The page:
Great article over at ReadWriteWeb about the decline in usage of check-in services such as Foursquare, Facebook Places, Gowalla et al. It notes that, whilst these services boast about the increase in new users over time (a linear analysis, which always looks good over time), active users - as a percentage value of all users - is decreasing... rapidly.
The article offers great insight as to why this is (it's tech-elitist (not mainstream enough), offers little point or value exchange for checking-in, is too limited in support by major bricks-and-mortar companies) and I largely agree with most of the article. I've tried a number of the services, and beyond a few check-ins, I quickly got... well... bored. When someone I knew popped up via Foursquare saying "I'm at Tesco in Shoreditch", my reaction - as it would be if they phoned me to tell me that instead - was "So? Good for you".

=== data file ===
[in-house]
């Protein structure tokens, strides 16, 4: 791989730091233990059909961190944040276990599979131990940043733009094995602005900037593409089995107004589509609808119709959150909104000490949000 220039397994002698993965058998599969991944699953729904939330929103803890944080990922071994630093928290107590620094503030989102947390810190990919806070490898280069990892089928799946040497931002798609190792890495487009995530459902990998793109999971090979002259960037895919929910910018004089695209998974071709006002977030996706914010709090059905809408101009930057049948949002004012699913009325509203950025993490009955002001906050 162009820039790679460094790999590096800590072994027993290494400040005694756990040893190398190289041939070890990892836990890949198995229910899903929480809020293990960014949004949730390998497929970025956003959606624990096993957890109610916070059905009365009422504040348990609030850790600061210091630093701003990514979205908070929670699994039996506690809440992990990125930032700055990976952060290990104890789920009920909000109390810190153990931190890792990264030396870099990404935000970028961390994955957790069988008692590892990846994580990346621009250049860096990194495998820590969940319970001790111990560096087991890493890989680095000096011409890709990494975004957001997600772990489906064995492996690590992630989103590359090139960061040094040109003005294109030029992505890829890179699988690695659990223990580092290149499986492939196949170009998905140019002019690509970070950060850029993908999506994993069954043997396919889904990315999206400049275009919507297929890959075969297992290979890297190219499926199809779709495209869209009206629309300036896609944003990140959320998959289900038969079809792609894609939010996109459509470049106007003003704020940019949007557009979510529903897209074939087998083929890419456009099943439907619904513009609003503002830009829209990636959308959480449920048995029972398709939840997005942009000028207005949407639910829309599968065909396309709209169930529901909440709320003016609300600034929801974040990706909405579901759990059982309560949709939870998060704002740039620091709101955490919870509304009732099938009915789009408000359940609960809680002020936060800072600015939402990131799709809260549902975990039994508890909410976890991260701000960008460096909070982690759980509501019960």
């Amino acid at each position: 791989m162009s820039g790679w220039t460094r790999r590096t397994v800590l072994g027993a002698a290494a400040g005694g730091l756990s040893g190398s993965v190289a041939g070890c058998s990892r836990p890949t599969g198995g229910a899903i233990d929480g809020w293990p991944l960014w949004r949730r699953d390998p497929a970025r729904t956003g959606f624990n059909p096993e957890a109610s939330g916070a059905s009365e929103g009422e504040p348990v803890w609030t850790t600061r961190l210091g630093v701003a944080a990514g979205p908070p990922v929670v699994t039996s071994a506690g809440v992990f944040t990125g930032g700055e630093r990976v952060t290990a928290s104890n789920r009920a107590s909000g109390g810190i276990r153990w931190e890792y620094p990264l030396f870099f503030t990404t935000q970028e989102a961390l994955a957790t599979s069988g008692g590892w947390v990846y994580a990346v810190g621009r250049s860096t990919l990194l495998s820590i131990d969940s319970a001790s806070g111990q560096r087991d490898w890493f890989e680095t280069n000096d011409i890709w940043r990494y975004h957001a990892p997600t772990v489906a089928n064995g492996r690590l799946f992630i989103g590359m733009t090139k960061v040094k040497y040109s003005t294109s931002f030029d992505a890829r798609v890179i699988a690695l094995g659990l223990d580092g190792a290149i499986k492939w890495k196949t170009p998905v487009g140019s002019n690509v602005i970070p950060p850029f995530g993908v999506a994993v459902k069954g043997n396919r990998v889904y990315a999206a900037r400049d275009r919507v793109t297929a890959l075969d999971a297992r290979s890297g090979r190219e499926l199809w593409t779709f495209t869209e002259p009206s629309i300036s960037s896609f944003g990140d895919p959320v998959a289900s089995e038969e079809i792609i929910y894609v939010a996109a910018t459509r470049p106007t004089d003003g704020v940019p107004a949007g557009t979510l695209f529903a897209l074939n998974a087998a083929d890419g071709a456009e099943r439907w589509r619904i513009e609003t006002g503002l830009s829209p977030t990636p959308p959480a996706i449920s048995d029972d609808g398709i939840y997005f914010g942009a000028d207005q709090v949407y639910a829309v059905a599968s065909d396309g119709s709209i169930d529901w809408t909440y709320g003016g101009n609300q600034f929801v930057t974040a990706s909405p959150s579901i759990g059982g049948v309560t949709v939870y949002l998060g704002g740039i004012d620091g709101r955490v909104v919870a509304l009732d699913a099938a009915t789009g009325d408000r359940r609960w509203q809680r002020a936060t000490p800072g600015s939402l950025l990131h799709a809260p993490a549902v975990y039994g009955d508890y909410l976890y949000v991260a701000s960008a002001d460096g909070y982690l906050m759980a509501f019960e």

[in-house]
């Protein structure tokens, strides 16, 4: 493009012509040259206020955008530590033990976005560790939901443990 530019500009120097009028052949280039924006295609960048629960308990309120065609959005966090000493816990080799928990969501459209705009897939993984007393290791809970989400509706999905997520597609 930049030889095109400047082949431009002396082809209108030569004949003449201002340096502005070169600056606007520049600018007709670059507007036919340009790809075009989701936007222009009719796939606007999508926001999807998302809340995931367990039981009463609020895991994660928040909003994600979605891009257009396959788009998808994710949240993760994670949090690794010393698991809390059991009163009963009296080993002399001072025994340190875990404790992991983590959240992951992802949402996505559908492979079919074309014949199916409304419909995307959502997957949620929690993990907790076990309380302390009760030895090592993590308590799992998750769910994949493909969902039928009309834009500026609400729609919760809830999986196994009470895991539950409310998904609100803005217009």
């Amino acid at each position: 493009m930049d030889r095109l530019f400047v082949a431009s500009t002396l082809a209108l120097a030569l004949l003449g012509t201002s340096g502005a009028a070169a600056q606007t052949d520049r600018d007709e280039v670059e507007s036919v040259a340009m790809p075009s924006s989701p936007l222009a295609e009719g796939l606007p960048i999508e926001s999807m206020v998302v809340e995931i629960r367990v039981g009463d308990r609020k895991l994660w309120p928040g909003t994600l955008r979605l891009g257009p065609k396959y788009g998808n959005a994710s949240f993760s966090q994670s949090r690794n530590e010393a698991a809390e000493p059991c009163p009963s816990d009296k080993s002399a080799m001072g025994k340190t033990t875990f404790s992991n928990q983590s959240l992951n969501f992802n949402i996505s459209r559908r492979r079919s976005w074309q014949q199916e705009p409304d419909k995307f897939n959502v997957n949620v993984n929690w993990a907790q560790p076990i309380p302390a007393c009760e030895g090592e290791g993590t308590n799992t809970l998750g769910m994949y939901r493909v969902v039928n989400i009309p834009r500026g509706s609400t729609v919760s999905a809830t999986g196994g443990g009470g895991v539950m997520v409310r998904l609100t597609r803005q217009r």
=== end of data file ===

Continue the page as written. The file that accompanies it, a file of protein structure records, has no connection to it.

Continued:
Plus, I was constantly bothered by something the article didn't cover: privacy. As soon as I started checking-in to places, it was painfully clear that I wasn't in other places. This is great news for thieves and ne'er-do-wells.
The whole idea needs a radical overhaul for me, otherwise it's at real risk of going the way of the dodo. Checking-in needs to become more appealing to the masses, and not just through discounts (great point in the article: If I'm already in Starbucks, what's the point of giving me $1 off?).
For businesses such as Foursquare, who acquired $20 million in funding, this needs to be taken seriously... others the smell of bursting (dotcom) bubbles is going to start wafting around the place again as VC's race to throw money into things that may not be the next big thing...